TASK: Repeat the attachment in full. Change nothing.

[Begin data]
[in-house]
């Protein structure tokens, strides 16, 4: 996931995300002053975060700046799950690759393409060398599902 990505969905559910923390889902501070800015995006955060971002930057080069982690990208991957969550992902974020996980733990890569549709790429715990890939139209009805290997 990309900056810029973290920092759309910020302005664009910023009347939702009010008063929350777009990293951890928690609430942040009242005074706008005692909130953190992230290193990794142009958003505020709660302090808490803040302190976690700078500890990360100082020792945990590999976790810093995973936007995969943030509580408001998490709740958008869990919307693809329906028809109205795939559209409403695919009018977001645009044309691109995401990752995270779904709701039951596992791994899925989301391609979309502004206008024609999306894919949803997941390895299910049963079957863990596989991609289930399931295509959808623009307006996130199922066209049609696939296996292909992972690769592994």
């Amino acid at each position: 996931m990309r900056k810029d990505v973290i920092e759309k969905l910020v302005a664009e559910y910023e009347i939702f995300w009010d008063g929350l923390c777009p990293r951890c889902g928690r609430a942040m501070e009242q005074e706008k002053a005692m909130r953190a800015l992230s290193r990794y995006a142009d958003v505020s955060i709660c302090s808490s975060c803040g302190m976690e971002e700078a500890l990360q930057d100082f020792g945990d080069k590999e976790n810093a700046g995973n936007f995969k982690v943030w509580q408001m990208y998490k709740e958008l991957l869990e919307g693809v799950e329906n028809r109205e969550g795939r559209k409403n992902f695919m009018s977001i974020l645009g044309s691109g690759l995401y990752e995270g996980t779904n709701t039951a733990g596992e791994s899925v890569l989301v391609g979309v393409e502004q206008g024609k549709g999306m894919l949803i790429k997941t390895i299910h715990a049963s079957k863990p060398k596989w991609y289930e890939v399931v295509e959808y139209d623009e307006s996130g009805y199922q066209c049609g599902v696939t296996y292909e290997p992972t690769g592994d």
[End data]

[in-house]
């Protein structure tokens, strides 16, 4: 996931995300002053975060700046799950690759393409060398599902 990505969905559910923390889902501070800015995006955060971002930057080069982690990208991957969550992902974020996980733990890569549709790429715990890939139209009805290997 990309900056810029973290920092759309910020302005664009910023009347939702009010008063929350777009990293951890928690609430942040009242005074706008005692909130953190992230290193990794142009958003505020709660302090808490803040302190976690700078500890990360100082020792945990590999976790810093995973936007995969943030509580408001998490709740958008869990919307693809329906028809109205795939559209409403695919009018977001645009044309691109995401990752995270779904709701039951596992791994899925989301391609979309502004206008024609999306894919949803997941390895299910049963079957863990596989991609289930399931295509959808623009307006996130199922066209049609696939296996292909992972690769592994």
């Amino acid at each position: 996931m990309r900056k810029d990505v973290i920092e759309k969905l910020v302005a664009e559910y910023e009347i939702f995300w009010d008063g929350l923390c777009p990293r951890c889902g928690r609430a942040m501070e009242q005074e706008k002053a005692m909130r953190a800015l992230s290193r990794y995006a142009d958003v505020s955060i709660c302090s808490s975060c803040g302190m976690e971002e700078a500890l990360q930057d100082f020792g945990d080069k590999e976790n810093a700046g995973n936007f995969k982690v943030w509580q408001m990208y998490k709740e958008l991957l869990e919307g693809v799950e329906n028809r109205e969550g795939r559209k409403n992902f695919m009018s977001i974020l645009g044309s691109g690759l995401y990752e995270g996980t779904n709701t039951a733990g596992e791994s899925v890569l989301v391609g979309v393409e502004q206008g024609k549709g999306m894919l949803i790429k997941t390895i299910h715990a049963s079957k863990p060398k596989w991609y289930e890939v399931v295509e959808y139209d623009e307006s996130g009805y199922q066209c049609g599902v696939t296996y292909e290997p992972t690769g592994d």